Final district maps receive heavy criticism

By CMTA Staff

Capitol Update, Aug. 19, 2011 Share this on FacebookTweet thisEmail this to a friend

This week, the Citizens Redistricting Commission (CRC) voted and finalized the newly drawn district boundary maps for all 80 Assembly, 40 Senate, 53 Congressional, and four Board of Equalization (BOE) districts.

Of the Commission’s 14 members, 13 approved the Senate, Assembly and BOE maps with one Republican Commissioner, Michael Ward, voting in disapproval.  Ward also voted against the Congressional district maps alongside fellow Republican Commissioner Jodie Filkins Weber.  According to Ward, the newly finalized maps are "fundamentally flawed as the result of a tainted political process" since boundary decisions were "based on political motives."  Ward also claims Commissioners ignored provisions of the federal Voting Rights Act.  In response to these claims, Republican Commission Chair Vincent Barabba defended the finalized maps stating the Commission strictly followed the laws of the Constitution and produced maps that balanced the interests of all Californians.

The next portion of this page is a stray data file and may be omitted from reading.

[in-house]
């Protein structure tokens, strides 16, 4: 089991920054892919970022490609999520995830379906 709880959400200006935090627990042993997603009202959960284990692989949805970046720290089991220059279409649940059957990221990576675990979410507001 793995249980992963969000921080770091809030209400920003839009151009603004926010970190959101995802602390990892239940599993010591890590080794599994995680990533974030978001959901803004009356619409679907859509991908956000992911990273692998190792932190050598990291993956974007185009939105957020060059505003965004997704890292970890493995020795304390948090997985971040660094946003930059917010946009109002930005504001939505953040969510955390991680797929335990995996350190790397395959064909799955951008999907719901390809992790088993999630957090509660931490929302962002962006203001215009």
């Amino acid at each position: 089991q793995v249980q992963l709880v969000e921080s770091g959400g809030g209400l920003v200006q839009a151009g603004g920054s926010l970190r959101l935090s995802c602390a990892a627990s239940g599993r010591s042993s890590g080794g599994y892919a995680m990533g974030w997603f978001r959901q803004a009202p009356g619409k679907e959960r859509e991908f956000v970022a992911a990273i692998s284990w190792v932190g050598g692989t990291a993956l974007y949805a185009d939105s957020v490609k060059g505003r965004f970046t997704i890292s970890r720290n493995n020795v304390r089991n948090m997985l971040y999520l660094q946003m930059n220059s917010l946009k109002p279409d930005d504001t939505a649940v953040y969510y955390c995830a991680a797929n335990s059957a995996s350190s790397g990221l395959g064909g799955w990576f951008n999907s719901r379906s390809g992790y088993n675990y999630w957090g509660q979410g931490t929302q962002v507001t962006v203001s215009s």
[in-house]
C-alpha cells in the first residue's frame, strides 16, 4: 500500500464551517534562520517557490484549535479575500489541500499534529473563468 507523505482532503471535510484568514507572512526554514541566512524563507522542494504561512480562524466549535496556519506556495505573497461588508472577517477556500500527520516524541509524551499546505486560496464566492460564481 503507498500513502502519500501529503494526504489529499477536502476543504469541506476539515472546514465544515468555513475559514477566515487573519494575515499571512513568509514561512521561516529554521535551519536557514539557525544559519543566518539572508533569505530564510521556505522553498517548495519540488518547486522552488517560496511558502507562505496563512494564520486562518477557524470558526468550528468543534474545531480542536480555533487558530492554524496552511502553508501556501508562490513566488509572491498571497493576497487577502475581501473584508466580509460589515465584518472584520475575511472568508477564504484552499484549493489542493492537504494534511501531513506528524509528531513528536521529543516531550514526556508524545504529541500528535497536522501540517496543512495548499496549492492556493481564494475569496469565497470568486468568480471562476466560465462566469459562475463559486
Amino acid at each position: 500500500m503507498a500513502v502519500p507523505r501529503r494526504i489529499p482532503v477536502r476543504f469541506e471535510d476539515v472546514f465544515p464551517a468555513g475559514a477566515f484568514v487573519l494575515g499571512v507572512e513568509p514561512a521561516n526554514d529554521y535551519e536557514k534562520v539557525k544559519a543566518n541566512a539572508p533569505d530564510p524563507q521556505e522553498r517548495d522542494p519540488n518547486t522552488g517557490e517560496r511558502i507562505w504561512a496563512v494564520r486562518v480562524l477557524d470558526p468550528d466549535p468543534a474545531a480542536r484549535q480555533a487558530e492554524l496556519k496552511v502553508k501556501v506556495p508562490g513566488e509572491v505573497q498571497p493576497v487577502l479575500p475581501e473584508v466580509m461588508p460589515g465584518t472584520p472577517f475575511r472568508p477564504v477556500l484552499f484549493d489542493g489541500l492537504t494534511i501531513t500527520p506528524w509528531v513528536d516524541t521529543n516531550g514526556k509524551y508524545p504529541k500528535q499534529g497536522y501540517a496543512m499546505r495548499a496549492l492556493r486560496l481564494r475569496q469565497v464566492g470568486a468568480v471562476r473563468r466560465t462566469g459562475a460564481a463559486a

Following the final release, Latino activist organizations lambasted the new district lines stating Commissioners failed to adequately account for and reflect the growing Latino population.  According to a statement by the National Association of Latino Elected Appointed Officials, the organization will partner with other Latino groups in order to review the maps and determine if legal action is necessary.  The organization was especially disappointed and expressed their disapproval for the new Central Valley Assembly and Congressional districts stating the Commission failed to ensure that Latino voters received fair representation in those particular districts.

In addition to criticisms from Latino groups, the California Republican Party (CRP) is backing a recently filed referendum aimed at overturning the newly drawn Senate districts.  According to CRP Chairman Tom Del Beccaro, the maps are unconstitutional and unfairly benefit Democrats.  Should the referendum effort gather the required signatures, almost 505,000, in the next three months, the newly drawn Senate districts will be suspended and the California Supreme Court will be given final authority over the district lines in the 2012 election.

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